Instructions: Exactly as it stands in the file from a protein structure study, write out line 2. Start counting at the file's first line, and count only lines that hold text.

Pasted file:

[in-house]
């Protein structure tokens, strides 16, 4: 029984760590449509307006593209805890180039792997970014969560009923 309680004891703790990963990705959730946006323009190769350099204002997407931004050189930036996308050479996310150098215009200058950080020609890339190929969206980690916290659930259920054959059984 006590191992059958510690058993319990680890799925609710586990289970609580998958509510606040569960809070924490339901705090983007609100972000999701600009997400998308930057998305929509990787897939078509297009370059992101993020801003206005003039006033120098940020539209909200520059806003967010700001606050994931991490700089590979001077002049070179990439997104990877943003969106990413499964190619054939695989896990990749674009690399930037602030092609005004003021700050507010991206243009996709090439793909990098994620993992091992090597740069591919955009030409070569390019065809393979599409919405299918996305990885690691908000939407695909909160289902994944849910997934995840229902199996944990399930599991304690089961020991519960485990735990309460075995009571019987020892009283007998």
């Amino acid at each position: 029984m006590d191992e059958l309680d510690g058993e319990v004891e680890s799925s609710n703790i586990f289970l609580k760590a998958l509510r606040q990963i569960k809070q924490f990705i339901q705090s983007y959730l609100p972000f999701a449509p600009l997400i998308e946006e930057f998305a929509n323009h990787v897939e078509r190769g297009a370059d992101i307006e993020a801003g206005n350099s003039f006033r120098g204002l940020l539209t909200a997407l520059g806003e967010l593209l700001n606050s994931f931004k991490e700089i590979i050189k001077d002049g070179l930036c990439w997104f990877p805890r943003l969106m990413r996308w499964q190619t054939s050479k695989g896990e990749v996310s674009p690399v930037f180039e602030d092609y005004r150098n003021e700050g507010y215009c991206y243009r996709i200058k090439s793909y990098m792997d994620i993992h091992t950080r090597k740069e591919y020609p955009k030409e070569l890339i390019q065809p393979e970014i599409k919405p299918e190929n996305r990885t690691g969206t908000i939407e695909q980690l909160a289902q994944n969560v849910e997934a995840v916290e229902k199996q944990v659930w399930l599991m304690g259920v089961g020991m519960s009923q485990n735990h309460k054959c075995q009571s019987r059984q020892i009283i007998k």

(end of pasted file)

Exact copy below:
């Protein structure tokens, strides 16, 4: 029984760590449509307006593209805890180039792997970014969560009923 309680004891703790990963990705959730946006323009190769350099204002997407931004050189930036996308050479996310150098215009200058950080020609890339190929969206980690916290659930259920054959059984 006590191992059958510690058993319990680890799925609710586990289970609580998958509510606040569960809070924490339901705090983007609100972000999701600009997400998308930057998305929509990787897939078509297009370059992101993020801003206005003039006033120098940020539209909200520059806003967010700001606050994931991490700089590979001077002049070179990439997104990877943003969106990413499964190619054939695989896990990749674009690399930037602030092609005004003021700050507010991206243009996709090439793909990098994620993992091992090597740069591919955009030409070569390019065809393979599409919405299918996305990885690691908000939407695909909160289902994944849910997934995840229902199996944990399930599991304690089961020991519960485990735990309460075995009571019987020892009283007998």